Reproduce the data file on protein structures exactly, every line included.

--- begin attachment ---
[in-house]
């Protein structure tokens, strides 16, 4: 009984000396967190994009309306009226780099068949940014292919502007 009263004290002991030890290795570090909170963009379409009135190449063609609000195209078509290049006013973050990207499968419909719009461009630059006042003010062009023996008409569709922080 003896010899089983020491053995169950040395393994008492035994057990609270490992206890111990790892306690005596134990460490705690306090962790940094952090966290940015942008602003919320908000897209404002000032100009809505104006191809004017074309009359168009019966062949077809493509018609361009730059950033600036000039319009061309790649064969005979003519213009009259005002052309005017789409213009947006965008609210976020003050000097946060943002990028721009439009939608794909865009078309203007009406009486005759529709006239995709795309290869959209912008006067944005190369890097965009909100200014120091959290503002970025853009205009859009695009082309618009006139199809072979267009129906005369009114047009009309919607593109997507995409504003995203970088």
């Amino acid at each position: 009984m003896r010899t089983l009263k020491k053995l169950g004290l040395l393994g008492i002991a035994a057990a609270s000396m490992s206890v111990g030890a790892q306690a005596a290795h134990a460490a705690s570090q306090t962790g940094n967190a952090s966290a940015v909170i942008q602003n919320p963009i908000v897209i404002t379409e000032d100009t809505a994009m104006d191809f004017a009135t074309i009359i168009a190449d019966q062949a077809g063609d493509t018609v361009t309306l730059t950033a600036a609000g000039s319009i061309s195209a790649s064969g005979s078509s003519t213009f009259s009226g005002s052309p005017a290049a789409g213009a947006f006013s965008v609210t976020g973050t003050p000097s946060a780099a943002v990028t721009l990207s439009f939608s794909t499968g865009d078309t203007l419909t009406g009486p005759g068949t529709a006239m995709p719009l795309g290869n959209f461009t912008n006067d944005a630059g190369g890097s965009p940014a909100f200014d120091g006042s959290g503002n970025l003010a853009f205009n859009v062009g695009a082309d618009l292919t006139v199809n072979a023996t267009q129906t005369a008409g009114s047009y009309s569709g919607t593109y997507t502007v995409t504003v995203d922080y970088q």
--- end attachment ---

[in-house]
């Protein structure tokens, strides 16, 4: 009984000396967190994009309306009226780099068949940014292919502007 009263004290002991030890290795570090909170963009379409009135190449063609609000195209078509290049006013973050990207499968419909719009461009630059006042003010062009023996008409569709922080 003896010899089983020491053995169950040395393994008492035994057990609270490992206890111990790892306690005596134990460490705690306090962790940094952090966290940015942008602003919320908000897209404002000032100009809505104006191809004017074309009359168009019966062949077809493509018609361009730059950033600036000039319009061309790649064969005979003519213009009259005002052309005017789409213009947006965008609210976020003050000097946060943002990028721009439009939608794909865009078309203007009406009486005759529709006239995709795309290869959209912008006067944005190369890097965009909100200014120091959290503002970025853009205009859009695009082309618009006139199809072979267009129906005369009114047009009309919607593109997507995409504003995203970088």
């Amino acid at each position: 009984m003896r010899t089983l009263k020491k053995l169950g004290l040395l393994g008492i002991a035994a057990a609270s000396m490992s206890v111990g030890a790892q306690a005596a290795h134990a460490a705690s570090q306090t962790g940094n967190a952090s966290a940015v909170i942008q602003n919320p963009i908000v897209i404002t379409e000032d100009t809505a994009m104006d191809f004017a009135t074309i009359i168009a190449d019966q062949a077809g063609d493509t018609v361009t309306l730059t950033a600036a609000g000039s319009i061309s195209a790649s064969g005979s078509s003519t213009f009259s009226g005002s052309p005017a290049a789409g213009a947006f006013s965008v609210t976020g973050t003050p000097s946060a780099a943002v990028t721009l990207s439009f939608s794909t499968g865009d078309t203007l419909t009406g009486p005759g068949t529709a006239m995709p719009l795309g290869n959209f461009t912008n006067d944005a630059g190369g890097s965009p940014a909100f200014d120091g006042s959290g503002n970025l003010a853009f205009n859009v062009g695009a082309d618009l292919t006139v199809n072979a023996t267009q129906t005369a008409g009114s047009y009309s569709g919607t593109y997507t502007v995409t504003v995203d922080y970088q």